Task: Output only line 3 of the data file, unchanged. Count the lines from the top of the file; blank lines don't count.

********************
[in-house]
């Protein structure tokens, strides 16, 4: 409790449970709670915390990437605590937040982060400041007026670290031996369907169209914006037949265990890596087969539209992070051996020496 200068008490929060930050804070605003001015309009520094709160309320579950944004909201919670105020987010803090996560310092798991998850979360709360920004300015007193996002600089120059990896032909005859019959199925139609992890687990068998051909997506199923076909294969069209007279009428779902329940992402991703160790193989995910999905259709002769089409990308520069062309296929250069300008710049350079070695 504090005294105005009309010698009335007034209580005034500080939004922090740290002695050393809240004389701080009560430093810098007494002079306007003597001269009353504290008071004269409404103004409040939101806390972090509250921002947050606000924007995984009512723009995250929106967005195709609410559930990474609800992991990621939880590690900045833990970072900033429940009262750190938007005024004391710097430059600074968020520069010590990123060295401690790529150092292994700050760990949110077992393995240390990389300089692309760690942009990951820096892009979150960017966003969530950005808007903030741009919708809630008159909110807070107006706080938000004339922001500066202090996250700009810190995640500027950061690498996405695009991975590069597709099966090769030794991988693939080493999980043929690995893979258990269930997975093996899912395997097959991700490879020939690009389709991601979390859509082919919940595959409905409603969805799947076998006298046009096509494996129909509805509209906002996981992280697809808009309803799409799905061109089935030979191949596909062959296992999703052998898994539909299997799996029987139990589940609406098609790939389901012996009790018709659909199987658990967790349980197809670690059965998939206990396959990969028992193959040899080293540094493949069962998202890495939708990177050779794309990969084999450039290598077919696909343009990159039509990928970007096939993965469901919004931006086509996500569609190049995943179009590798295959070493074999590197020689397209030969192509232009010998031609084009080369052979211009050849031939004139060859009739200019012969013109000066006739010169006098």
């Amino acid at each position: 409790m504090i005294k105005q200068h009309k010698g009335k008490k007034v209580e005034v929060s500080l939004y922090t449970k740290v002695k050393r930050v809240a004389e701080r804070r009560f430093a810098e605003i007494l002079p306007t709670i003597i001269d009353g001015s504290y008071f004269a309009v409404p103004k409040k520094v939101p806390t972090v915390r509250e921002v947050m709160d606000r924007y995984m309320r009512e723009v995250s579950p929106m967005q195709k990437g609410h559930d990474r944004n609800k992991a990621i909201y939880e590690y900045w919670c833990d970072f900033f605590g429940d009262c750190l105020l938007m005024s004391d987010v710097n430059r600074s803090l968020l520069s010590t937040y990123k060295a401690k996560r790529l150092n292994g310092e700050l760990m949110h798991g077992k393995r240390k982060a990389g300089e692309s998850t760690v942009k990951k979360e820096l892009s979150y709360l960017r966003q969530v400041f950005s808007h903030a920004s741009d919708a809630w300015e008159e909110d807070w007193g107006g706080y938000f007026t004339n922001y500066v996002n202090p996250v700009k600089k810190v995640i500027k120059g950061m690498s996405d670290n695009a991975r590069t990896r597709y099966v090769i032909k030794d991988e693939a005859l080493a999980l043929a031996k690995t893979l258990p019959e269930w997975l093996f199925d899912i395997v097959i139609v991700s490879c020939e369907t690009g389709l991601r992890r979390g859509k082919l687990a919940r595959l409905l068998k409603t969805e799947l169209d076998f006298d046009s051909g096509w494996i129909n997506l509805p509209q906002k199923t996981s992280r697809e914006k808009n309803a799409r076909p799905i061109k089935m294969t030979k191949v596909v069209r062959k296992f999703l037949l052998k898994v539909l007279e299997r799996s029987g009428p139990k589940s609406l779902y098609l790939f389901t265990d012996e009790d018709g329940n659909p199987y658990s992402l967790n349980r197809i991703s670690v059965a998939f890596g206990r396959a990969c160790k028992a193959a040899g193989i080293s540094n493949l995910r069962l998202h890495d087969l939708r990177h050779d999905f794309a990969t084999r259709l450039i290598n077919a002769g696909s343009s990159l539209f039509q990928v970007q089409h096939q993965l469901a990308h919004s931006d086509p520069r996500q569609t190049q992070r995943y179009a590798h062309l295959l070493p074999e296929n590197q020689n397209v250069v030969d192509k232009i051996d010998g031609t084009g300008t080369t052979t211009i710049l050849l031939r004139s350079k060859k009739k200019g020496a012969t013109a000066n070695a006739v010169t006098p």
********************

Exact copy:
């Amino acid at each position: 409790m504090i005294k105005q200068h009309k010698g009335k008490k007034v209580e005034v929060s500080l939004y922090t449970k740290v002695k050393r930050v809240a004389e701080r804070r009560f430093a810098e605003i007494l002079p306007t709670i003597i001269d009353g001015s504290y008071f004269a309009v409404p103004k409040k520094v939101p806390t972090v915390r509250e921002v947050m709160d606000r924007y995984m309320r009512e723009v995250s579950p929106m967005q195709k990437g609410h559930d990474r944004n609800k992991a990621i909201y939880e590690y900045w919670c833990d970072f900033f605590g429940d009262c750190l105020l938007m005024s004391d987010v710097n430059r600074s803090l968020l520069s010590t937040y990123k060295a401690k996560r790529l150092n292994g310092e700050l760990m949110h798991g077992k393995r240390k982060a990389g300089e692309s998850t760690v942009k990951k979360e820096l892009s979150y709360l960017r966003q969530v400041f950005s808007h903030a920004s741009d919708a809630w300015e008159e909110d807070w007193g107006g706080y938000f007026t004339n922001y500066v996002n202090p996250v700009k600089k810190v995640i500027k120059g950061m690498s996405d670290n695009a991975r590069t990896r597709y099966v090769i032909k030794d991988e693939a005859l080493a999980l043929a031996k690995t893979l258990p019959e269930w997975l093996f199925d899912i395997v097959i139609v991700s490879c020939e369907t690009g389709l991601r992890r979390g859509k082919l687990a919940r595959l409905l068998k409603t969805e799947l169209d076998f006298d046009s051909g096509w494996i129909n997506l509805p509209q906002k199923t996981s992280r697809e914006k808009n309803a799409r076909p799905i061109k089935m294969t030979k191949v596909v069209r062959k296992f999703l037949l052998k898994v539909l007279e299997r799996s029987g009428p139990k589940s609406l779902y098609l790939f389901t265990d012996e009790d018709g329940n659909p199987y658990s992402l967790n349980r197809i991703s670690v059965a998939f890596g206990r396959a990969c160790k028992a193959a040899g193989i080293s540094n493949l995910r069962l998202h890495d087969l939708r990177h050779d999905f794309a990969t084999r259709l450039i290598n077919a002769g696909s343009s990159l539209f039509q990928v970007q089409h096939q993965l469901a990308h919004s931006d086509p520069r996500q569609t190049q992070r995943y179009a590798h062309l295959l070493p074999e296929n590197q020689n397209v250069v030969d192509k232009i051996d010998g031609t084009g300008t080369t052979t211009i710049l050849l031939r004139s350079k060859k009739k200019g020496a012969t013109a000066n070695a006739v010169t006098p």